A Rogue's Gallery of Pirate Movies
Burbank, California—This week's big release recalls the wide swath of pirate pictures, from the era of Errol Flynn and Tyrone Power to Swashbuckler in 1976.

After that, rough seas lay ahead—remember Cutthroat Island?—but Pirates of the Caribbean: The Curse of the Black Pearl put the sea scoundrel's adventure back on the profit track.

The genre was ripe for a revival. Practically no one saw Tommy Lee Jones taking on gunboats and primitive islanders in the South Pacific pirates clunker, Nate and Hayes (1983; recently released on DVD). The characters—a swarthy rogue (Jones), a young buck and his fair maiden—are similar to the leads in Pirates of the Caribbean: The Curse of the Black Pearl, which also began with the rogue's hanging (so did Swashbuckler). The script was co-written by John Hughes of Home Alone fame.

Those who walked the pirate box office plank include those singing kids, Kristy McNichol and Christopher Atkins in The Pirate Movie (1982), with the tag line "Buckle Your Swash and Jolly Your Roger," Walter Matthau in Roman Polanski's Pirates in 1986 and Kevin Kline, Linda Ronstadt and Angela Lansbury in the Gilbert and Sullivan Broadway musical bomb, The Pirates of Penzance.

They were ravaged on arrival, one and all. So was Swashbuckler, dubbed "the greatest pirate movie ever made," which it was not. It was, however, barrels of fun.

With the magnificent Robert Shaw as a scarlet-shirted rascal chasing fiery Genevieve Bujold, how could it not be? Cashing in on Richard Lester's enormously popular The Three Musketeers pictures, the movie is weighted with too many gold coins.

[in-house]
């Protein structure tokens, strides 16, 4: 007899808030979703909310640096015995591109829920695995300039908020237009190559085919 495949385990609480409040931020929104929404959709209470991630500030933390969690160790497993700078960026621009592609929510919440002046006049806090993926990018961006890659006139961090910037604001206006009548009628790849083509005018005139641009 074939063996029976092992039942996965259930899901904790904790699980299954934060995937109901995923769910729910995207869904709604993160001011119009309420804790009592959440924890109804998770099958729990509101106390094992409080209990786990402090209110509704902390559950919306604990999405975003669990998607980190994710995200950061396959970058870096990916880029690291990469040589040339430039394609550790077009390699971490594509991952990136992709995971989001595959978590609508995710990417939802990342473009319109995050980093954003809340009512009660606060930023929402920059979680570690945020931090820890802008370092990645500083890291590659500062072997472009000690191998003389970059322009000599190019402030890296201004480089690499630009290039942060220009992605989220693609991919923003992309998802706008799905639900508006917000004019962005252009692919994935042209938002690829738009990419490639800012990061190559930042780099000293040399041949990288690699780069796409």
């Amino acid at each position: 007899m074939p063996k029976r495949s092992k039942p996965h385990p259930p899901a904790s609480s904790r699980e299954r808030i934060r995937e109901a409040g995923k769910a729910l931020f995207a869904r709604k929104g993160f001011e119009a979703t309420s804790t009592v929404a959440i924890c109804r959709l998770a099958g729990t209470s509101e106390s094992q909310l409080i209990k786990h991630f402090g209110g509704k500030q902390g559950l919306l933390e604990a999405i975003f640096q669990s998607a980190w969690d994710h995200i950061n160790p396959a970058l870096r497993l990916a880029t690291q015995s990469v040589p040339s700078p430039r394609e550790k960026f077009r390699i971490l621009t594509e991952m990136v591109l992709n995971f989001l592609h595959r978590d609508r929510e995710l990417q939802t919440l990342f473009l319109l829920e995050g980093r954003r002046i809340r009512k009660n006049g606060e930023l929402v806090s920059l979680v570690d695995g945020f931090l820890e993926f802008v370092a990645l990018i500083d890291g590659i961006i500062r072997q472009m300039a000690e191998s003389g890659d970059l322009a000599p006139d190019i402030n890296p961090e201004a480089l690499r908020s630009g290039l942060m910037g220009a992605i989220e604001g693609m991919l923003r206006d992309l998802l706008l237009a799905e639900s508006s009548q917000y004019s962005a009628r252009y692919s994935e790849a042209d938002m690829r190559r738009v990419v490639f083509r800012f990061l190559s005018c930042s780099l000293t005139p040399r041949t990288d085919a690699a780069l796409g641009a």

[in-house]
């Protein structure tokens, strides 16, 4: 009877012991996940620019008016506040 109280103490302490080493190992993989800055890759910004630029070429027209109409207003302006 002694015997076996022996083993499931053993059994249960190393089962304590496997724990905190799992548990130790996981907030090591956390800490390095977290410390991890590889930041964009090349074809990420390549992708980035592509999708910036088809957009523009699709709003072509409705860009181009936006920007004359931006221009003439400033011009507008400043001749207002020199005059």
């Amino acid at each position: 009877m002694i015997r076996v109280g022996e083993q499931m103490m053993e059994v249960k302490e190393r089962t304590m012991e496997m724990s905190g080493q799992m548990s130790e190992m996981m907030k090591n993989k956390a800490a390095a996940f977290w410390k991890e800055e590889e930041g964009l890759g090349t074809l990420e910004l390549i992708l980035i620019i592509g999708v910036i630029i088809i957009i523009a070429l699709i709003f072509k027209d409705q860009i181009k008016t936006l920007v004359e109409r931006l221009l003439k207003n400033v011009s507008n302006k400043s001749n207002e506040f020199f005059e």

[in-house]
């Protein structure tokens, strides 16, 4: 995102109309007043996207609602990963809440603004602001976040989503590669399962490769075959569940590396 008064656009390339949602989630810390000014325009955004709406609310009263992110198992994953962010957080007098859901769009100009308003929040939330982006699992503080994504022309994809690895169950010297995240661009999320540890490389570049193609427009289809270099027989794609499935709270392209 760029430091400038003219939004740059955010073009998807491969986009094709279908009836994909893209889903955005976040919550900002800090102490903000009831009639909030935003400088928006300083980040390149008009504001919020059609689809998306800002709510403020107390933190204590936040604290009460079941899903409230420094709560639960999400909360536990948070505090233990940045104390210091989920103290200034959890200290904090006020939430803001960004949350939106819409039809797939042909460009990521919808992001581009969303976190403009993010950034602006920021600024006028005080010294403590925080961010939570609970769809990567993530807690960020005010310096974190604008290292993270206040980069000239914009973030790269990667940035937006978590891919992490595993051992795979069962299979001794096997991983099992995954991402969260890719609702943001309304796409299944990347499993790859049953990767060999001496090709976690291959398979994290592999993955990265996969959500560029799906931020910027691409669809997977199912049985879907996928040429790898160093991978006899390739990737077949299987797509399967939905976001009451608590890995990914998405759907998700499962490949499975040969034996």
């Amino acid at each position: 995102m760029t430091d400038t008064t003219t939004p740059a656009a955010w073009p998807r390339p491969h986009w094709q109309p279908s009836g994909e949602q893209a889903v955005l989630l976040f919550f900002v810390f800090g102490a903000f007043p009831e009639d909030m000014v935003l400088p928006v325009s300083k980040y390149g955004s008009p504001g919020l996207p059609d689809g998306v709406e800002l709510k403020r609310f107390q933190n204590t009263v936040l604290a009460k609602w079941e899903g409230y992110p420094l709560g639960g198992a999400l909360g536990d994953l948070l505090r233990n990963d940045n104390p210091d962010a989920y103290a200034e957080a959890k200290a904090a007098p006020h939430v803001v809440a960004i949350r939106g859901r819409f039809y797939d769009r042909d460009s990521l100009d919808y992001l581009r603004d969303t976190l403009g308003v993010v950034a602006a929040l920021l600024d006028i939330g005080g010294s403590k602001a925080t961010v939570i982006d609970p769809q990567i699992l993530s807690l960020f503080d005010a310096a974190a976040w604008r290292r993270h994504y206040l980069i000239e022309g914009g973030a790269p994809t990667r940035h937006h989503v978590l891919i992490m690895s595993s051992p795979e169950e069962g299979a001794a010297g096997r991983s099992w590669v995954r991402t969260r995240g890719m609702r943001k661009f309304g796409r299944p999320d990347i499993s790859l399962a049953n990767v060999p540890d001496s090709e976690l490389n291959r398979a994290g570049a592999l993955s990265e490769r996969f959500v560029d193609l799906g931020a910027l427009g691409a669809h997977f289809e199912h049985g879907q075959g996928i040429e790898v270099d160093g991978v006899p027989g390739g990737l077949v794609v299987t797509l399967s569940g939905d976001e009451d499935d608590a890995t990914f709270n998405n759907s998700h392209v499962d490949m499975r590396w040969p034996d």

Swashbuckler unbuckles its swash and, long before Johnny Depp sashayed across the screen, with plenty of swish. Besides comely Miss Bujold skinny-dipping in a Caribbean cove, Shaw in his Jaws prime with a mightier, lustier aargh than has been seen or heard since, and a pre-Darth Vader James Earl Jones as Shaw's best friend, liberating Jamaica from the property-seizing state, there's Peter Boyle (Young Frankenstein), Beau Bridges (Norma Rae) and Anjelica Huston, billed as a "woman of dark visage."

Long-play fight choreography and excellent swordsmanship—Miss Bujold included—daring stunts and a plucky musical theme make it a randy cup of rum. Add race-baiting—with Live and Let Die's six-foot-six Geoffrey Holder to even the score—Boyle as a tyrant with a sexual preference for boys, Avery Schreiber as a Polish pirate, beautiful photography, and it's the perfect late night DVD pick.

A beloved classic is Walt Disney's adaptation of writer Robert Louis Stevenson's novel, Treasure Island (1950), which is more enthralling and suspenseful than the theme park pics. When young Jim Hawkins climbs the ship's mast, aims his gun at a pirate, and threatens to blow his brains out, it's true adventure—and one fabulous movie. Favorite moment: when one-legged scamp Long John Silver exclaims, at the height of the fight over a treasure map: "Oh, but for ten toes!"

Of course, nothing compares to those ultimate pirate movie treasures—Errol Flynn as Captain Blood (1935) and as captain of The Sea Hawk (1940), both based on novels by Italian Rafael Sabatini. Or Cecil B. DeMille's The Buccaneer (1938), loosely based on New Orleans pirate Jean Lafitte starring Fredric March and Anthony Quinn.

Also starring Quinn and also based on a book by Sabatini is the Tyrone Power-Maureen O'Hara classic, The Black Swan (1942). Swashbuckling, treachery, action, what they used to call sex appeal—this movie has it all, and an Oscar for its lush photography.

20th Century Fox is releasing the 85-minute The Black Swan on DVD with a commentary by Miss O'Hara, trailer, restoration comparison and production notes, on July 11. Look no further for the feisty governor's daughter, a ship with black in its name and a mad dash for Tortuga—like in Hollywood's newest pirate picture, Pirates of the Caribbean: Dead Man's Chest.



• 6/29/06 - Scott Holleran: Pirates of the Caribbean Disneyland Attraction and Movie Premiere

• Review - Pirates of the Caribbean: Dead Man's Chest

• Review - Pirates of the Caribbean: The Curse of the Black Pearl


• DVD - Pirates of the Caribbean: The Curse of the Black Pearl

• DVD - Swashbuckler

• DVD - Nate and Hayes

• DVD - The Pirate Movie

• VHS - The Pirates of Penzance

• DVD - Treasure Island

• DVD - Captain Blood

• DVD - The Sea Hawk

• VHS - The Buccaneer

• DVD - The Black Swan